Story by Marie,
In May 2016 at my 20 week scan we found out there there were some problems with my pregnancy.
There was very little fluid around the baby and he was small in size for his gestation. We were referred to see a specialist in feral medicine and was seen a couple of days later.
Following more detailed scans we were told I had intrauterine growth restriction and the most likely cause was a fatal genetic condition called triploidy. We were given three options. The first was a termination, the second an amniocentesis to check for genetic conditions and the third to carry on and do nothing. We decided to have the amniocentesis.
Thankfully the results came back to show there were no genetic defects and we were referred to the placenta cling at St Mary’s in Manchester. There we saw a specialist who explained the likely cause of baby not growing and the lack of amniotic fluid was placenta insufficiency.
It was explained to us that there was a high risk baby would not survive through the pregnancy and if he did there were many risks of complications. We were again offered a termination but we just weren’t ready to give up on our baby.
At this stage we were offered the chance to take place in a study called STRIDOR which was being carried out by Tommy’s.
The study involved taking a form of viagra or a placebo. To see if it made a difference to placenta function and helped baby to grow. We agreed to take part as any chance there was to help our baby survive was worth it. Part of taking part in the study meant having a scan every couple of days to check how the placenta was working and if baby was OK and growing.
We managed to get to week 29 of pregnancy with some growth but not much and then the placenta showed signs of failing. I was prepared to have a c-section the next day.
On the 5th July 2016 our little boy James was born at 29 weeks weighing a tiny 1lb 2oz he was very poorly and rushed to the neonatal intensive care unit. Later that evening when I was well enough to go and see him I was in awe of how tiny yet perfect our little boy was. We were told he was doing really well and although he was being ventilated he was trying to breath on his own.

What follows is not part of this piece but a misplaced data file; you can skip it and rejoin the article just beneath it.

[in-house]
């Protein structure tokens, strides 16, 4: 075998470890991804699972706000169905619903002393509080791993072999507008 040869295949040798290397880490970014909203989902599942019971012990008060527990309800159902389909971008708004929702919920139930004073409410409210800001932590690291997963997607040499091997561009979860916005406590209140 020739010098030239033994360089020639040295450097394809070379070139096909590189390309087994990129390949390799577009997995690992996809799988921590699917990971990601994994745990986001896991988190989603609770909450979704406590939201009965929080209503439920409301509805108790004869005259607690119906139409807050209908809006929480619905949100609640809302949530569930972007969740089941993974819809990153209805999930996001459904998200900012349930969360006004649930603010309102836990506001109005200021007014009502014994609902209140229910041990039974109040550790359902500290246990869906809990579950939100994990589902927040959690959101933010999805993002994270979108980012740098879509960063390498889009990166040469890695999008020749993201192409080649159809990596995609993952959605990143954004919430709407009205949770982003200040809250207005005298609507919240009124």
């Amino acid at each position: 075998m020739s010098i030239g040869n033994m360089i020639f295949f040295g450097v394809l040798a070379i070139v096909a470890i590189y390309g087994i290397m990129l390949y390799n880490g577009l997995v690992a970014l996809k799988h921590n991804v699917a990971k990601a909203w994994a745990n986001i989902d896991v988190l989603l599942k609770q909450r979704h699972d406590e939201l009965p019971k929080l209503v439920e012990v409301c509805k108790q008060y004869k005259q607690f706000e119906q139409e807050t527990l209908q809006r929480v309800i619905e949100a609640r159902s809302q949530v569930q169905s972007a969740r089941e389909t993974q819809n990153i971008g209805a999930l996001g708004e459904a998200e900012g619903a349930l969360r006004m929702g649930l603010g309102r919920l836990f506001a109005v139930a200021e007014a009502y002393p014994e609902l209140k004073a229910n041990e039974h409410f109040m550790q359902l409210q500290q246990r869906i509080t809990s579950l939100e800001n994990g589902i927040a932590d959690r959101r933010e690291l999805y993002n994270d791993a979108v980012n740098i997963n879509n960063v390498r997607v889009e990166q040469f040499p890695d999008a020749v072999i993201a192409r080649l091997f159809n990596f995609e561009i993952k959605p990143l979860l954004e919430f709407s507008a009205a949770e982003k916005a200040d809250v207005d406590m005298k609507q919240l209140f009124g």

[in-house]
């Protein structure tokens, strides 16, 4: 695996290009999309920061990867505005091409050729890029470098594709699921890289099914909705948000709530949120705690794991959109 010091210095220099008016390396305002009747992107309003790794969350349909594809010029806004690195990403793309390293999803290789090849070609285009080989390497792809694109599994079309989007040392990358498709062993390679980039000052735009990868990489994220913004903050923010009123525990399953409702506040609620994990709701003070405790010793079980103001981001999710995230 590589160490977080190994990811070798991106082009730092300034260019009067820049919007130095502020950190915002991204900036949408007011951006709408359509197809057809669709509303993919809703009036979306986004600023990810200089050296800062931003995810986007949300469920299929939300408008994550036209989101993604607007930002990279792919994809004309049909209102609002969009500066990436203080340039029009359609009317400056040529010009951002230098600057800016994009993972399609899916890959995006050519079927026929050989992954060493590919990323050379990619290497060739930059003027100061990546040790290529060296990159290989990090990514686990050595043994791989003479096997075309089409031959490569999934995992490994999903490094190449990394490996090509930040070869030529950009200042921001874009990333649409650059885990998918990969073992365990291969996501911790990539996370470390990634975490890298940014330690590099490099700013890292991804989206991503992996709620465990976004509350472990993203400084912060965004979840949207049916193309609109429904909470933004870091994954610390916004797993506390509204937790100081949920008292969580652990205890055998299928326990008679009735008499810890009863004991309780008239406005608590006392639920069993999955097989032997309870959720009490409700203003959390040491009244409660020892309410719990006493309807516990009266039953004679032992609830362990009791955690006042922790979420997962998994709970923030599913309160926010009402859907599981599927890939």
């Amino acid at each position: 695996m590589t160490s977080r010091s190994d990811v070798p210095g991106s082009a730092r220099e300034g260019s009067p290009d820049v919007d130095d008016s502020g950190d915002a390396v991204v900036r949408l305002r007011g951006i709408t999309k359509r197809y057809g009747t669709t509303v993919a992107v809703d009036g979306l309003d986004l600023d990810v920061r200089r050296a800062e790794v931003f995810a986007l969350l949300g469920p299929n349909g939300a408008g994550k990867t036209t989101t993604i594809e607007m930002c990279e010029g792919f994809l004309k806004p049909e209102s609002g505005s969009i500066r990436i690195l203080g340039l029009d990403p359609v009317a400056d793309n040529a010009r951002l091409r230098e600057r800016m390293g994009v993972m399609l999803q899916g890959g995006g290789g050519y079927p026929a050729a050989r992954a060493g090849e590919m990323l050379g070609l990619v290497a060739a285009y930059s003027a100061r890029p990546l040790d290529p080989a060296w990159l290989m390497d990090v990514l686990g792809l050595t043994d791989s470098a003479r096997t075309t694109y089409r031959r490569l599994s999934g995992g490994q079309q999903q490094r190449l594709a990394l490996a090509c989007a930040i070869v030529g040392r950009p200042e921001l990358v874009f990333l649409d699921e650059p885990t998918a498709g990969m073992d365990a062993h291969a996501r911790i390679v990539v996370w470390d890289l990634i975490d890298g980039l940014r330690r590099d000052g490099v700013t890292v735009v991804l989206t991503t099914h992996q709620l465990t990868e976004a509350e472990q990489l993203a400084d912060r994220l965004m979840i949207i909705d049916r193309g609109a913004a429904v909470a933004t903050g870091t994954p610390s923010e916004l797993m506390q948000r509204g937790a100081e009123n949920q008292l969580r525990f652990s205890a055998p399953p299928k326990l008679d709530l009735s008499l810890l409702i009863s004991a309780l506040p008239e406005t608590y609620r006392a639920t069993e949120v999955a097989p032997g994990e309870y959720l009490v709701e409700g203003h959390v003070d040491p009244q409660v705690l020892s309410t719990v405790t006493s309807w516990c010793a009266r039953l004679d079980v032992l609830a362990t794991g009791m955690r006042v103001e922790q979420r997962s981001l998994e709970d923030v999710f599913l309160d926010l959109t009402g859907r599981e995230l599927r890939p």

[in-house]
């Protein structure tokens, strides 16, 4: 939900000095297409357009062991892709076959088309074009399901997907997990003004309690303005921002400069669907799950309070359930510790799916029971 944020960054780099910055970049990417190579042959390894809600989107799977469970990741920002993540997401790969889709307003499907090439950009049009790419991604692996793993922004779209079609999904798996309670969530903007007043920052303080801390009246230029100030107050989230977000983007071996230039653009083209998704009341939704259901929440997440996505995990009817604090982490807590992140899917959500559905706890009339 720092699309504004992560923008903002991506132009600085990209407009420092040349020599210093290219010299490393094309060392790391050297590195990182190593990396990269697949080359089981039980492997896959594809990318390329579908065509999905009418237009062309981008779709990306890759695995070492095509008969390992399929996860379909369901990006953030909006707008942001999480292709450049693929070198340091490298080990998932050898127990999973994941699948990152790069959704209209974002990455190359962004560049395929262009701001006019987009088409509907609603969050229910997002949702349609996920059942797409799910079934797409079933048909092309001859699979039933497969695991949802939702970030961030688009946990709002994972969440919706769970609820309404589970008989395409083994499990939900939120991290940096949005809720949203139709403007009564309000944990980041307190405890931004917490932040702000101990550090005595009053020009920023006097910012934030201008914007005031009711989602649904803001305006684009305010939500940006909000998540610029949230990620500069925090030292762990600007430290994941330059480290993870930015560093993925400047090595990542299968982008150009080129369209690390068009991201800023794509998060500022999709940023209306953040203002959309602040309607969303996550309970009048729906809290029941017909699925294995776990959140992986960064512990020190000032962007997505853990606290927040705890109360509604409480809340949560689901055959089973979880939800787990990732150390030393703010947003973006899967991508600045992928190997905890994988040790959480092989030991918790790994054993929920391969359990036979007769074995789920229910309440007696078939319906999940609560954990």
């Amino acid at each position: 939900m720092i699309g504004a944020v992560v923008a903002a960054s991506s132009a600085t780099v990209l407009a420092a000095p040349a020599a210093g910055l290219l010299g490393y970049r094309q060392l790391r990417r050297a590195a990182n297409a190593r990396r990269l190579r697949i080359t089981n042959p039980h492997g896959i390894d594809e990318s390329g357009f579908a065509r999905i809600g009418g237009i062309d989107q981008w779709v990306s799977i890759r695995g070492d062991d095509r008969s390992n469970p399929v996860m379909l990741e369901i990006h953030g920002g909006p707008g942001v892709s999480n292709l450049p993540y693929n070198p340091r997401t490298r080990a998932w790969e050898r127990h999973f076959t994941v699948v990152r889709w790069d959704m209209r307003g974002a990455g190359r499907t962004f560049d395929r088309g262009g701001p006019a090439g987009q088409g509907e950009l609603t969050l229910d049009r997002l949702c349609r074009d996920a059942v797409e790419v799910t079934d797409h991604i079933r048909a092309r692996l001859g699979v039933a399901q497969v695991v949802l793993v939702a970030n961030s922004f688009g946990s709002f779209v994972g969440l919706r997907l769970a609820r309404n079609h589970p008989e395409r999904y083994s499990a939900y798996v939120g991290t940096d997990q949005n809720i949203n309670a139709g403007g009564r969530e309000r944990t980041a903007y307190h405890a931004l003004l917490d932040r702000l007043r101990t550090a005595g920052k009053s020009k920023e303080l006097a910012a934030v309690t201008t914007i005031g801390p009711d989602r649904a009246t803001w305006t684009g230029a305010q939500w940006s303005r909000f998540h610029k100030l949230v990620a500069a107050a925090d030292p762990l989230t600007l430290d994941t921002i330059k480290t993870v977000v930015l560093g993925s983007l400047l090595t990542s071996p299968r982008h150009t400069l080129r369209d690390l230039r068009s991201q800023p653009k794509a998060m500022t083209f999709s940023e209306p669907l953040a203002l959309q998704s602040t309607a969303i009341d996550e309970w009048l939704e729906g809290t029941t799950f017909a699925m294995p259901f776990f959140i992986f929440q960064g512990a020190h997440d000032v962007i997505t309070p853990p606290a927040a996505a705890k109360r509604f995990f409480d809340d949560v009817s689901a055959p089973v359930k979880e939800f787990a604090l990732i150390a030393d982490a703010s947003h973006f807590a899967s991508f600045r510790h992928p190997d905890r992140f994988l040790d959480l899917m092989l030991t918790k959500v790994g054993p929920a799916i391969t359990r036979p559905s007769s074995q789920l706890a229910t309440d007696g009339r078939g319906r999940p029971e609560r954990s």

Sadly when James was just a few days old he developed a brain bleed and were told it was very unlikely he was going to survive, we weren’t ready to give up hope though. As we sat by James’ incubator we got to see his little personality and create some beautiful memories. I longed to hold him but he was far to poorly, however the nurses looking after James were fantastic.
They taught us how to do James’s cares and change his tiny nappy and included us whenever possible in looking after him. When James was 5 days old he was christened on the ward with all his family there to be a part of his special day. Sadly 2 days later on the 12th July at seven days old James could no longer fight and we had to say goodbye.
I got to finally give my boy a cuddle and we held him and sang to him as he took his last breath.
Losing James has been so hard and I have suffered with PTSD, anxiety and depression since, however we are very grateful for the chances we were given by Tommy’s and by the team looking after us at St Mary’s hospital without there dedication and care it is likely we would never have got to meet our beautiful little boy at all.
Since losing James in 2016 we have experienced two miscarriages both at 11 weeks. It has been tough and at times we have talked about giving up on our dream of having a child to love and nurture and see them develop into a wonderful person with goals and aspirations and a heart full of love and kindness. However we’re not ready to give up hope just yet .
We are currently 9 weeks pregnant and trying to remain hopeful that this time our prayers will be answered and that come September we will have a beautiful, healthy, happy baby filling our lives with happiness and love. It is of course a very anxious time but we are receiving the best care we could ask for and hopefully will be under the care of the rainbow clinic at St Mary’s before long.
All scans showed my daughter was perfect and that the placenta was fine.
If there is only one thing you take away from reading my story and Lukas’s, please take away 'hope'.
"I hope our story gives couples some reassurance that there is light at the end of the tunnel because after 9 miscarriages we have our miracle on the way"
Born weighing less than a bag of sugar over twenty-one years ago, Harriet has come a long way to today, in her final year of University, writing her dissertation on premature infants.
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